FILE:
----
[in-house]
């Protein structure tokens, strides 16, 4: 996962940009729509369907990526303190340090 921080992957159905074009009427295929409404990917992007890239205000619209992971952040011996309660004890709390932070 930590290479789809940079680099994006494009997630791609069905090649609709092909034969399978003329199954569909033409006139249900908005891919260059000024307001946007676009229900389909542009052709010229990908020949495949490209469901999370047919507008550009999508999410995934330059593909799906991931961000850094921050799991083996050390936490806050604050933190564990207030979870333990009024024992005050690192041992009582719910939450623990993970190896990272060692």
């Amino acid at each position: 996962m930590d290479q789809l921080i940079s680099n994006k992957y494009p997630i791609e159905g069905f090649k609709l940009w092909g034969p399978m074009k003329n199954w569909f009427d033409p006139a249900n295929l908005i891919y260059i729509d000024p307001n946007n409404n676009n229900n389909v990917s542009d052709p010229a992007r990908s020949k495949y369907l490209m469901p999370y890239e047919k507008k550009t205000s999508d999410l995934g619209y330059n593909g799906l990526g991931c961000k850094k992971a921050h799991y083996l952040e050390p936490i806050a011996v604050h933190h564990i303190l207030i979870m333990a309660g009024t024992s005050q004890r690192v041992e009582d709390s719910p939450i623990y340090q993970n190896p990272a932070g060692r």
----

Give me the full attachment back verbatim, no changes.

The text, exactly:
[in-house]
């Protein structure tokens, strides 16, 4: 996962940009729509369907990526303190340090 921080992957159905074009009427295929409404990917992007890239205000619209992971952040011996309660004890709390932070 930590290479789809940079680099994006494009997630791609069905090649609709092909034969399978003329199954569909033409006139249900908005891919260059000024307001946007676009229900389909542009052709010229990908020949495949490209469901999370047919507008550009999508999410995934330059593909799906991931961000850094921050799991083996050390936490806050604050933190564990207030979870333990009024024992005050690192041992009582719910939450623990993970190896990272060692």
């Amino acid at each position: 996962m930590d290479q789809l921080i940079s680099n994006k992957y494009p997630i791609e159905g069905f090649k609709l940009w092909g034969p399978m074009k003329n199954w569909f009427d033409p006139a249900n295929l908005i891919y260059i729509d000024p307001n946007n409404n676009n229900n389909v990917s542009d052709p010229a992007r990908s020949k495949y369907l490209m469901p999370y890239e047919k507008k550009t205000s999508d999410l995934g619209y330059n593909g799906l990526g991931c961000k850094k992971a921050h799991y083996l952040e050390p936490i806050a011996v604050h933190h564990i303190l207030i979870m333990a309660g009024t024992s005050q004890r690192v041992e009582d709390s719910p939450i623990y340090q993970n190896p990272a932070g060692r």